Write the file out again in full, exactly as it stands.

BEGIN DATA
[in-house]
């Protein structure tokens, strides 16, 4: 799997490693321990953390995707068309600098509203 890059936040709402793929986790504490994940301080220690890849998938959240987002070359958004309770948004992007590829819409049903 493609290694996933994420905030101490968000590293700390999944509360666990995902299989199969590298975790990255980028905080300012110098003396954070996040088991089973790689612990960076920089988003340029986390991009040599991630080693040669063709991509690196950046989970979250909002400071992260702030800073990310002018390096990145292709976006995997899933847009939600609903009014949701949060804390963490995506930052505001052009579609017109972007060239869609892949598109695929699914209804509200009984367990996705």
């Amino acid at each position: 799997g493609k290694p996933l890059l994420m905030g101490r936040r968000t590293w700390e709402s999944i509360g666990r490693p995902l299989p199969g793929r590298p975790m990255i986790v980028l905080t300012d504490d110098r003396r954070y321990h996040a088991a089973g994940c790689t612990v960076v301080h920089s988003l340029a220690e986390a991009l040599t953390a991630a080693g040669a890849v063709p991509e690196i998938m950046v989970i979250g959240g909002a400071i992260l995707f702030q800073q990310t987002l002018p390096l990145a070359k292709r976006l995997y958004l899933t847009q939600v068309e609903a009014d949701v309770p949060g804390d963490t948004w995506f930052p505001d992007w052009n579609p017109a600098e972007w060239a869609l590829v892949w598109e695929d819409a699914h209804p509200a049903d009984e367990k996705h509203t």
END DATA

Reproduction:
[in-house]
């Protein structure tokens, strides 16, 4: 799997490693321990953390995707068309600098509203 890059936040709402793929986790504490994940301080220690890849998938959240987002070359958004309770948004992007590829819409049903 493609290694996933994420905030101490968000590293700390999944509360666990995902299989199969590298975790990255980028905080300012110098003396954070996040088991089973790689612990960076920089988003340029986390991009040599991630080693040669063709991509690196950046989970979250909002400071992260702030800073990310002018390096990145292709976006995997899933847009939600609903009014949701949060804390963490995506930052505001052009579609017109972007060239869609892949598109695929699914209804509200009984367990996705």
């Amino acid at each position: 799997g493609k290694p996933l890059l994420m905030g101490r936040r968000t590293w700390e709402s999944i509360g666990r490693p995902l299989p199969g793929r590298p975790m990255i986790v980028l905080t300012d504490d110098r003396r954070y321990h996040a088991a089973g994940c790689t612990v960076v301080h920089s988003l340029a220690e986390a991009l040599t953390a991630a080693g040669a890849v063709p991509e690196i998938m950046v989970i979250g959240g909002a400071i992260l995707f702030q800073q990310t987002l002018p390096l990145a070359k292709r976006l995997y958004l899933t847009q939600v068309e609903a009014d949701v309770p949060g804390d963490t948004w995506f930052p505001d992007w052009n579609p017109a600098e972007w060239a869609l590829v892949w598109e695929d819409a699914h209804p509200a049903d009984e367990k996705h509203t």